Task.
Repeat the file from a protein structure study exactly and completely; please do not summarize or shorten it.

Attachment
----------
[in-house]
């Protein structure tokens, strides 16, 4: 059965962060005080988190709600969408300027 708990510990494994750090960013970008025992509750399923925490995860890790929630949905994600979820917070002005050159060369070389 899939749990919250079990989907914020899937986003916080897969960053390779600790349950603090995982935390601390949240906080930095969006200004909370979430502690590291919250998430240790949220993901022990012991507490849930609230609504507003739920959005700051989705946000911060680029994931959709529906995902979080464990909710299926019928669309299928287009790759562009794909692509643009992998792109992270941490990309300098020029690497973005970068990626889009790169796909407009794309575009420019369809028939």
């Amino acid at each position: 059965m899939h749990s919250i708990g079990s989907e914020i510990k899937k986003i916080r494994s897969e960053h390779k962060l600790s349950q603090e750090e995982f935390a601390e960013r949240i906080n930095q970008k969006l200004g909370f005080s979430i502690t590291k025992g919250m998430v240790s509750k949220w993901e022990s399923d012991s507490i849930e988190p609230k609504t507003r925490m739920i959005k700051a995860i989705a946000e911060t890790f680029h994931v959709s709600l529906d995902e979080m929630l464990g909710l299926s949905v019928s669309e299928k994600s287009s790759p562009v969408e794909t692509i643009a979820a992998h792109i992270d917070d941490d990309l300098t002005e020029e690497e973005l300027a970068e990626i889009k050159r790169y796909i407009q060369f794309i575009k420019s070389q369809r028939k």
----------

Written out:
[in-house]
């Protein structure tokens, strides 16, 4: 059965962060005080988190709600969408300027 708990510990494994750090960013970008025992509750399923925490995860890790929630949905994600979820917070002005050159060369070389 899939749990919250079990989907914020899937986003916080897969960053390779600790349950603090995982935390601390949240906080930095969006200004909370979430502690590291919250998430240790949220993901022990012991507490849930609230609504507003739920959005700051989705946000911060680029994931959709529906995902979080464990909710299926019928669309299928287009790759562009794909692509643009992998792109992270941490990309300098020029690497973005970068990626889009790169796909407009794309575009420019369809028939």
């Amino acid at each position: 059965m899939h749990s919250i708990g079990s989907e914020i510990k899937k986003i916080r494994s897969e960053h390779k962060l600790s349950q603090e750090e995982f935390a601390e960013r949240i906080n930095q970008k969006l200004g909370f005080s979430i502690t590291k025992g919250m998430v240790s509750k949220w993901e022990s399923d012991s507490i849930e988190p609230k609504t507003r925490m739920i959005k700051a995860i989705a946000e911060t890790f680029h994931v959709s709600l529906d995902e979080m929630l464990g909710l299926s949905v019928s669309e299928k994600s287009s790759p562009v969408e794909t692509i643009a979820a992998h792109i992270d917070d941490d990309l300098t002005e020029e690497e973005l300027a970068e990626i889009k050159r790169y796909i407009q060369f794309i575009k420019s070389q369809r028939k």